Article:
Mykella must now find men that she can trust to run the Kingdom efficiently and deal with the entrenched problems that came from the disinterest and outright theft of monies from the Kingdom's coffers, pay for the needed repairs to bring everything back up to where it should be, and ensure that similar problems don't occur in the future. Among those problems are the army, which is too small and underfunded to defend a country the size of Lanachrona,and finding someone that the troops can trust and will follow to war, not to mention train new troops to an acceptable standard and use them to keep Lanachrona free from its enemies, which even now are amassing along its borders.

As well as enemies from her own world, Mykella must keep Lanachrona and her world safe for enemies from other worlds, those with the same powers that she has, or even greater, who would like nothing more than to invade and make her world like their own, either dead and lifeless, or so regimented and autocratic that it would almost be better to be dead than live in a world like that.

There are signs of hope. For one thing, there are men on her side, and those who she can put her trust in. Remaking Lanachrona into the country and the world it was supposed to be will not be easy, but Mykella isn't one to give up or give in, no matter how hopeless or dire the situation seems to be. And if she can just find enough trustworthy men and women, she may be able to save her country. But war is coming, and is not without cost. Can Mykella survive without giving up the core of who she is, and what kind of sacrifices will be necessary to save her land? Can Mykella bear the cost of victory- or of defeat?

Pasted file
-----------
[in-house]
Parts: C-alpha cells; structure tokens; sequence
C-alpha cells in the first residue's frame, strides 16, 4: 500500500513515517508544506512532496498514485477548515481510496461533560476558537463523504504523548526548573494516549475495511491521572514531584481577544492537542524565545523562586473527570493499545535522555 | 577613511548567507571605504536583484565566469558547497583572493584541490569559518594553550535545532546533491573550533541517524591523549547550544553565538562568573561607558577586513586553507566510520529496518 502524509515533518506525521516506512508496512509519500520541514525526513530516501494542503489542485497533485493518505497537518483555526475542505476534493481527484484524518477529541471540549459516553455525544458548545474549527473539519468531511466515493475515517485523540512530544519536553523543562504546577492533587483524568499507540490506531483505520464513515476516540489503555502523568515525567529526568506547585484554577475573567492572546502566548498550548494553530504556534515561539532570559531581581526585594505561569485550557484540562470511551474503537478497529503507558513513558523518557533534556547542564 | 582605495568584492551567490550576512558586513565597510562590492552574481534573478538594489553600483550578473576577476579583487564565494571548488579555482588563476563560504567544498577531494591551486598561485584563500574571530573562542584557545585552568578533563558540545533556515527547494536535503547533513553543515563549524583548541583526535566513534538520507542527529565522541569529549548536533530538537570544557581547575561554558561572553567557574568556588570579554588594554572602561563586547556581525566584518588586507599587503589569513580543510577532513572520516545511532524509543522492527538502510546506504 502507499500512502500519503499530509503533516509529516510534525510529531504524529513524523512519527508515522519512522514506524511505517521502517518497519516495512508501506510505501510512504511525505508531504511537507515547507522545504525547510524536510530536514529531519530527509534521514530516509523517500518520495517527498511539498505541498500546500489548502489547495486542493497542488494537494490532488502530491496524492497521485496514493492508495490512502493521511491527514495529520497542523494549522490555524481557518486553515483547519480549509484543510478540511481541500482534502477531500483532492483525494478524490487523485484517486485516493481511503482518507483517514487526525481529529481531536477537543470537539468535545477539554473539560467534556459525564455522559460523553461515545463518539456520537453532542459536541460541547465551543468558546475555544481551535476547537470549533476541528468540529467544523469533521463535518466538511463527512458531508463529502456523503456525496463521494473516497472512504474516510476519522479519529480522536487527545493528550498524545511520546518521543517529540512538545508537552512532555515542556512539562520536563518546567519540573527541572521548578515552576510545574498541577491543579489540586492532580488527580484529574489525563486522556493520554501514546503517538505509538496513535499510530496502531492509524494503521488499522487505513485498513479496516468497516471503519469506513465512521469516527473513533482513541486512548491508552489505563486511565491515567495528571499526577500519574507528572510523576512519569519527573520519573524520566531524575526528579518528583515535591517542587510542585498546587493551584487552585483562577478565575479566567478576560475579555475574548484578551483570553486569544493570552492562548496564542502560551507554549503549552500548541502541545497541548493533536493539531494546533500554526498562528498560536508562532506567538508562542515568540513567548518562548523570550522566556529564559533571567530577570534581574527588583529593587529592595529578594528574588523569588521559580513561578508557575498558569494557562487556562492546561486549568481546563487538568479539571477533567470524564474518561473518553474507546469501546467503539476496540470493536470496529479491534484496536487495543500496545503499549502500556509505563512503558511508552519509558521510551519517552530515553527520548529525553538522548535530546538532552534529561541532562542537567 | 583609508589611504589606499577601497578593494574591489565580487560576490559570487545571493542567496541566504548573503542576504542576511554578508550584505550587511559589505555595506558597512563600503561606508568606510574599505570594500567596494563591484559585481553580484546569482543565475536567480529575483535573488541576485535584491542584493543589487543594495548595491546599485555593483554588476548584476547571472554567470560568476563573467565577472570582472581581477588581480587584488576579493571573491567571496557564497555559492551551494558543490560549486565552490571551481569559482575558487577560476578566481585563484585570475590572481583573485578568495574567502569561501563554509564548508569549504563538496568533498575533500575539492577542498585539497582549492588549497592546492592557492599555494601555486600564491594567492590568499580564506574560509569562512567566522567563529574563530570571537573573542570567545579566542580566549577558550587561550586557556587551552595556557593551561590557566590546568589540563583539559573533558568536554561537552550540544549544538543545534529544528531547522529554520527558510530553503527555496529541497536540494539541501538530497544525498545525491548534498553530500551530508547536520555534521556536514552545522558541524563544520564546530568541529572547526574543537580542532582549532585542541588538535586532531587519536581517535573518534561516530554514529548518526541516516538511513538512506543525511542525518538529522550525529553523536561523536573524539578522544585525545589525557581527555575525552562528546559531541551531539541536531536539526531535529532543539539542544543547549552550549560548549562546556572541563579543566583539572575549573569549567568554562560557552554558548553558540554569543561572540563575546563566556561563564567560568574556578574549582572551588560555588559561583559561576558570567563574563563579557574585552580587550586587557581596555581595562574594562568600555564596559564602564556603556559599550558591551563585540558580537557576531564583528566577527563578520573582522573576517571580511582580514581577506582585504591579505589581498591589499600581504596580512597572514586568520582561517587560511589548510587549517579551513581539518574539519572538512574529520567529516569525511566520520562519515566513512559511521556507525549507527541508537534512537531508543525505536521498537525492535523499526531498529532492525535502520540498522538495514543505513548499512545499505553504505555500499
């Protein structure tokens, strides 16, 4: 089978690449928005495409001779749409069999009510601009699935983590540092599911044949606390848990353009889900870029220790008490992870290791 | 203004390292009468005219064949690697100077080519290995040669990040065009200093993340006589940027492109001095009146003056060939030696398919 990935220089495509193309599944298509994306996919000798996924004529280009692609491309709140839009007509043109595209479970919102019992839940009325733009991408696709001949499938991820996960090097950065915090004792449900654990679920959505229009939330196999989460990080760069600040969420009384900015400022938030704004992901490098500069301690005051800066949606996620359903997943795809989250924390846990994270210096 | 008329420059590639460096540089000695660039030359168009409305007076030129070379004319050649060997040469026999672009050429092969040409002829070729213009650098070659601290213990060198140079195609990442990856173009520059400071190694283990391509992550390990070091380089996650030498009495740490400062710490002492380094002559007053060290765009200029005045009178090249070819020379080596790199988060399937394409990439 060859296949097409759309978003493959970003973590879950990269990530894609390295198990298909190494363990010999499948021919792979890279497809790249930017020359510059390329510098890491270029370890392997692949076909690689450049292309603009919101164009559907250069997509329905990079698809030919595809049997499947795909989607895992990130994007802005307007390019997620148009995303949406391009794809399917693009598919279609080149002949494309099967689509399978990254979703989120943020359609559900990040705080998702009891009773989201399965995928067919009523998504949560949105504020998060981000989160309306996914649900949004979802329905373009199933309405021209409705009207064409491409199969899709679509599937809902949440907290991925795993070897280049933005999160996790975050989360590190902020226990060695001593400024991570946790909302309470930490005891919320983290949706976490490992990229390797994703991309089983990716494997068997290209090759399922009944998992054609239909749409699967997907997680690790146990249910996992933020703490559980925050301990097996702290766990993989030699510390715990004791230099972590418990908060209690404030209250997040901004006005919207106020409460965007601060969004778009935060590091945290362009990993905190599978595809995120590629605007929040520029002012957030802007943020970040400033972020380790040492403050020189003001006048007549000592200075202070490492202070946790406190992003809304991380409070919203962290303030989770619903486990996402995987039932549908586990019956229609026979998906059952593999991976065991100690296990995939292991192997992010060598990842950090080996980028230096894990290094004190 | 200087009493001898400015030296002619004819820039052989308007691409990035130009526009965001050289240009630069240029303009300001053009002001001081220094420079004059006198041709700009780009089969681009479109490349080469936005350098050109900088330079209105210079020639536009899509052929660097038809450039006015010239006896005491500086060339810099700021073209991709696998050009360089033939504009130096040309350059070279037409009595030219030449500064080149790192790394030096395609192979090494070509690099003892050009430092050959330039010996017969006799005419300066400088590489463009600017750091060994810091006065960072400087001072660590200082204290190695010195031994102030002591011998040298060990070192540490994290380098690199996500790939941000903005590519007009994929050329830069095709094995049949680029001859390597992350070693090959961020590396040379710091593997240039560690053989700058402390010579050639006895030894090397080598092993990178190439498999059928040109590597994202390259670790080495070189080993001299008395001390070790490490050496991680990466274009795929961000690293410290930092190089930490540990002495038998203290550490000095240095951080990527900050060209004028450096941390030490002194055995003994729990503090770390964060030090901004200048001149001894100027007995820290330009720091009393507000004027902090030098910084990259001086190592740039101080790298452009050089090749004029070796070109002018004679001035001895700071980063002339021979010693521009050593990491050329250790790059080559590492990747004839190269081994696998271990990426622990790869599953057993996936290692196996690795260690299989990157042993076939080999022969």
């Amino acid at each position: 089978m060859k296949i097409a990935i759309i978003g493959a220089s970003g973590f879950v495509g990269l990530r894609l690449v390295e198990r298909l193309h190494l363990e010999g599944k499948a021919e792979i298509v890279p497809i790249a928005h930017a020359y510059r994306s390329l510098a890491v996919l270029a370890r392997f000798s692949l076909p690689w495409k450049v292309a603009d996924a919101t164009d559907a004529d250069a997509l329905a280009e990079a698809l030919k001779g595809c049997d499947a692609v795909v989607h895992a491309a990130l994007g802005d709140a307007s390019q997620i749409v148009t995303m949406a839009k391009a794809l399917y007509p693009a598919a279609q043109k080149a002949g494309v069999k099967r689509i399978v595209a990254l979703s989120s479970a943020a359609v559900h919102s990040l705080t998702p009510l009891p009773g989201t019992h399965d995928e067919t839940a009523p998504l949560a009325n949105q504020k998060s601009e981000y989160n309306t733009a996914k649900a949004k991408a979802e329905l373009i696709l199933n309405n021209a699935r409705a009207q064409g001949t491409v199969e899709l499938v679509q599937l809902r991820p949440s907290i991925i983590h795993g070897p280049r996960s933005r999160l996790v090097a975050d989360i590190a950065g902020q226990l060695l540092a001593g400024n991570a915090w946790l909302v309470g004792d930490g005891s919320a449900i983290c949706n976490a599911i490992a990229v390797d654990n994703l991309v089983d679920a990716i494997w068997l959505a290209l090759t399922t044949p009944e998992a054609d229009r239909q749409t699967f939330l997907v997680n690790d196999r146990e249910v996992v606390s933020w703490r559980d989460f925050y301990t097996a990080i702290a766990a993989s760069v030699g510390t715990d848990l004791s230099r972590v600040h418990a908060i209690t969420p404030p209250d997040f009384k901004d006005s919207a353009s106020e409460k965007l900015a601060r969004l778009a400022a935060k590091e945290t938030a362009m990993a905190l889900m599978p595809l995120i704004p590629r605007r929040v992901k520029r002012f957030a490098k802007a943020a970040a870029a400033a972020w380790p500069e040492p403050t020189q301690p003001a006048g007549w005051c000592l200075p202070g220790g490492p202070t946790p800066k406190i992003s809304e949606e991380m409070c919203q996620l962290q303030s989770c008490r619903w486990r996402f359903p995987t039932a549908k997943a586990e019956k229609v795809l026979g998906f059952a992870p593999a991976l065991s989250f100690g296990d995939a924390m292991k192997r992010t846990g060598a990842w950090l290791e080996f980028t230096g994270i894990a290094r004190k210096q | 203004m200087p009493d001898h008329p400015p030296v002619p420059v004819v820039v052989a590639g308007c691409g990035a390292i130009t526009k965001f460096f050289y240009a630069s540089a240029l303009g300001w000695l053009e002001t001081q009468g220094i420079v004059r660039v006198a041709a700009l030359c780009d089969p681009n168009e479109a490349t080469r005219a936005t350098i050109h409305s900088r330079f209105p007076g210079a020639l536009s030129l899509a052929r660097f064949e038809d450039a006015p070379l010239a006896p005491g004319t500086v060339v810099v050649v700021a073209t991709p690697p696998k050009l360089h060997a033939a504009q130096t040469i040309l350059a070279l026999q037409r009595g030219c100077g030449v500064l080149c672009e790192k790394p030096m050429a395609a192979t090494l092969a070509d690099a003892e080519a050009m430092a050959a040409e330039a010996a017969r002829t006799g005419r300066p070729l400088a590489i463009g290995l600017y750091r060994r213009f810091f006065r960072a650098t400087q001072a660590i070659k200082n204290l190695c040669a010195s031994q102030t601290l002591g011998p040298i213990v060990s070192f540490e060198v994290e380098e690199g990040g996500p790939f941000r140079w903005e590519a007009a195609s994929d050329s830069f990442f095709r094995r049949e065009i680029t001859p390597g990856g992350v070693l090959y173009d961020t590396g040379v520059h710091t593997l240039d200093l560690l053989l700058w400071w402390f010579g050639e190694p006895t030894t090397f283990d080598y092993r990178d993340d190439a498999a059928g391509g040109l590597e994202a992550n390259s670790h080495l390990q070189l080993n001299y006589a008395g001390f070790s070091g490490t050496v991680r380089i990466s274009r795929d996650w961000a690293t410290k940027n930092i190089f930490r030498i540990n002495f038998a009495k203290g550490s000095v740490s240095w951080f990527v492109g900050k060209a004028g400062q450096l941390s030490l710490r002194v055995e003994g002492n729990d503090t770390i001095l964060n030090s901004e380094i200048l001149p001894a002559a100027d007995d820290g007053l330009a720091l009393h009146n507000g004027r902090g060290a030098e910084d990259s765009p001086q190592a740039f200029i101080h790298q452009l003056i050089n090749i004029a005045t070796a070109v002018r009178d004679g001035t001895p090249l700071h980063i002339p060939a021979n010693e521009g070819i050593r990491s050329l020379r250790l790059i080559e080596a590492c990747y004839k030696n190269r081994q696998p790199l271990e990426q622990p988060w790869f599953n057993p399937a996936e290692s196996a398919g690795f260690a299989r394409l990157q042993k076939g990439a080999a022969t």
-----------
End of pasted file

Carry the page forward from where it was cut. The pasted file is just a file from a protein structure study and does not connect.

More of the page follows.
I was pleasantly surprised to see L.E. Modesitt Jr. finally finish a mere trilogy. Except for the "Empire and Ecolitan" series of two books, most of his series are ongoing, and manage to take five or more books to finish. And this one, thankfully enough, was less about Mykella being proved wrong about everything by her teachers and having to support their views with essays, but with Mykella having to be her own teacher and learn by doing. Yes, she's somewhat supported by the non-human Soarer, but it only tells her what she must do, not how to go about it.

And honestly, that's one of the things that had bugged me about L.E. Modesitt's recent books, that they had degenerated into a same-old, same-old that was getting boring and repetitive to read. This one was more in line with "The Magic of Recluce", the first Modesitt book I had read, in that the main character learns better by doing, rather than being lectured or told he is wrong (well, he does get told he's wrong, but he refuses to accept it and has to learn better by himself, which I think makes for a more dynamic and less boring book.

So I found this book a return to what made L.E. Modesitt great. A wonderful heroine who learns from doing, no long boring lectures on how her views are wrong, and lots of battle scenes, both physical, magical, financial and emotional. The romance between Mykella and her former guard turned general is full of stops and starts, and no one actually admits that the other is important to them until far too close to the end of the book, but their closeness grows gradually and while I hoped for some more romantic-type scenes, most readers of fantasy probably won't miss them.